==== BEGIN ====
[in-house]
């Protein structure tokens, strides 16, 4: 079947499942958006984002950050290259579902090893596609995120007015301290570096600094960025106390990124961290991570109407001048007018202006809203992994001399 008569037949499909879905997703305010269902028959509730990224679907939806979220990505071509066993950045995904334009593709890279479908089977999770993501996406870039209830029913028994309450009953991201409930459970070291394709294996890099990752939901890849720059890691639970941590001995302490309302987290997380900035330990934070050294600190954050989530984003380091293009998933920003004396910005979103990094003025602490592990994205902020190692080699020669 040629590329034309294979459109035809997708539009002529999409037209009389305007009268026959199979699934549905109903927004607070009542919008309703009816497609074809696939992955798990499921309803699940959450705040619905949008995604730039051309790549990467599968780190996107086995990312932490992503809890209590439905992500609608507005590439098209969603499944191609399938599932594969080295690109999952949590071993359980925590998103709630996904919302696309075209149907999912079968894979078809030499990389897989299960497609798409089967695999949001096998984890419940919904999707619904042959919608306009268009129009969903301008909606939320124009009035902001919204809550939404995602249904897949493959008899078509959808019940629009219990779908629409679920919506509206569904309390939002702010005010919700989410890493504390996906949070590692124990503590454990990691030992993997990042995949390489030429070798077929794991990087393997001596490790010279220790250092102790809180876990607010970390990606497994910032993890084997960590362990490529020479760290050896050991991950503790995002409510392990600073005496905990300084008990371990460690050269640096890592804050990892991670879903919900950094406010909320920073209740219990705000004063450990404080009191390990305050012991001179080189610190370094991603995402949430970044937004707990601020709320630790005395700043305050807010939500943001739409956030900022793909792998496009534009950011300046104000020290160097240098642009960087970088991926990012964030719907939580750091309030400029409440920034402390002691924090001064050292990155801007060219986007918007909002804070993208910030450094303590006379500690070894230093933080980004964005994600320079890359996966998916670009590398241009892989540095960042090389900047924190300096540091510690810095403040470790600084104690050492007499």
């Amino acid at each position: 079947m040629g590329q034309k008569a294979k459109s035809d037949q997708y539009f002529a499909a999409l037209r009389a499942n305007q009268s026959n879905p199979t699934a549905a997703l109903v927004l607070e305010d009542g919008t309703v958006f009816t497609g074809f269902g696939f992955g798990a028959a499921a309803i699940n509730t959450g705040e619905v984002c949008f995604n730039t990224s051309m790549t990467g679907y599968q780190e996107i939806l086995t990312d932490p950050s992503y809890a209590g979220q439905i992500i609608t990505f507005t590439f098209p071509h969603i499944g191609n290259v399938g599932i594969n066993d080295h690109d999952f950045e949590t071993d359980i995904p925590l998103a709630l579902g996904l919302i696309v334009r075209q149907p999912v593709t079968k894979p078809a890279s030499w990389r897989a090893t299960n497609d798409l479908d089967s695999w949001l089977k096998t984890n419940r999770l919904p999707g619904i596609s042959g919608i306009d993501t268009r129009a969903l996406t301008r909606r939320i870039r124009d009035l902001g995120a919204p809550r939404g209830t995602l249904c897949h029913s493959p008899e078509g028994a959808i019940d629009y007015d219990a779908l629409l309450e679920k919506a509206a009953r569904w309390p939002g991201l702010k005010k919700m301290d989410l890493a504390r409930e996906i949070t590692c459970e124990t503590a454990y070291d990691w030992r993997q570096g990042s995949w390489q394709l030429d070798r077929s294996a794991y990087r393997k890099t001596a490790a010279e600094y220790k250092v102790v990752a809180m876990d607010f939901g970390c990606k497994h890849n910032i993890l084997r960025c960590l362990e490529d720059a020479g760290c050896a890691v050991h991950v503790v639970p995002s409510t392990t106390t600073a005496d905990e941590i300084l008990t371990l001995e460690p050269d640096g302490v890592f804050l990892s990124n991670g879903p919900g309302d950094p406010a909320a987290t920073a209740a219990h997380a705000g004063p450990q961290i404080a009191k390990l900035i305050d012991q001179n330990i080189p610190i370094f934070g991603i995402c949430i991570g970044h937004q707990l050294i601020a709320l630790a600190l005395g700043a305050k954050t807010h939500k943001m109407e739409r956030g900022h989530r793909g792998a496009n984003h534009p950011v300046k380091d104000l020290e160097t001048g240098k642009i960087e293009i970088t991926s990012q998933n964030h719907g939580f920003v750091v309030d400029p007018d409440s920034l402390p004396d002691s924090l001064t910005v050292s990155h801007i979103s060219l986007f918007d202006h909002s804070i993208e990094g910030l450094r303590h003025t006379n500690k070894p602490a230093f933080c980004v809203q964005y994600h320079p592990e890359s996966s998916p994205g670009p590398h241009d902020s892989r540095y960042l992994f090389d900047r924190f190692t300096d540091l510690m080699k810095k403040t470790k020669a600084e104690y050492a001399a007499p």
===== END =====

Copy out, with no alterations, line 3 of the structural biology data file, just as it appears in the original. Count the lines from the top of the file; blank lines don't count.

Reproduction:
């Amino acid at each position: 079947m040629g590329q034309k008569a294979k459109s035809d037949q997708y539009f002529a499909a999409l037209r009389a499942n305007q009268s026959n879905p199979t699934a549905a997703l109903v927004l607070e305010d009542g919008t309703v958006f009816t497609g074809f269902g696939f992955g798990a028959a499921a309803i699940n509730t959450g705040e619905v984002c949008f995604n730039t990224s051309m790549t990467g679907y599968q780190e996107i939806l086995t990312d932490p950050s992503y809890a209590g979220q439905i992500i609608t990505f507005t590439f098209p071509h969603i499944g191609n290259v399938g599932i594969n066993d080295h690109d999952f950045e949590t071993d359980i995904p925590l998103a709630l579902g996904l919302i696309v334009r075209q149907p999912v593709t079968k894979p078809a890279s030499w990389r897989a090893t299960n497609d798409l479908d089967s695999w949001l089977k096998t984890n419940r999770l919904p999707g619904i596609s042959g919608i306009d993501t268009r129009a969903l996406t301008r909606r939320i870039r124009d009035l902001g995120a919204p809550r939404g209830t995602l249904c897949h029913s493959p008899e078509g028994a959808i019940d629009y007015d219990a779908l629409l309450e679920k919506a509206a009953r569904w309390p939002g991201l702010k005010k919700m301290d989410l890493a504390r409930e996906i949070t590692c459970e124990t503590a454990y070291d990691w030992r993997q570096g990042s995949w390489q394709l030429d070798r077929s294996a794991y990087r393997k890099t001596a490790a010279e600094y220790k250092v102790v990752a809180m876990d607010f939901g970390c990606k497994h890849n910032i993890l084997r960025c960590l362990e490529d720059a020479g760290c050896a890691v050991h991950v503790v639970p995002s409510t392990t106390t600073a005496d905990e941590i300084l008990t371990l001995e460690p050269d640096g302490v890592f804050l990892s990124n991670g879903p919900g309302d950094p406010a909320a987290t920073a209740a219990h997380a705000g004063p450990q961290i404080a009191k390990l900035i305050d012991q001179n330990i080189p610190i370094f934070g991603i995402c949430i991570g970044h937004q707990l050294i601020a709320l630790a600190l005395g700043a305050k954050t807010h939500k943001m109407e739409r956030g900022h989530r793909g792998a496009n984003h534009p950011v300046k380091d104000l020290e160097t001048g240098k642009i960087e293009i970088t991926s990012q998933n964030h719907g939580f920003v750091v309030d400029p007018d409440s920034l402390p004396d002691s924090l001064t910005v050292s990155h801007i979103s060219l986007f918007d202006h909002s804070i993208e990094g910030l450094r303590h003025t006379n500690k070894p602490a230093f933080c980004v809203q964005y994600h320079p592990e890359s996966s998916p994205g670009p590398h241009d902020s892989r540095y960042l992994f090389d900047r924190f190692t300096d540091l510690m080699k810095k403040t470790k020669a600084e104690y050492a001399a007499p």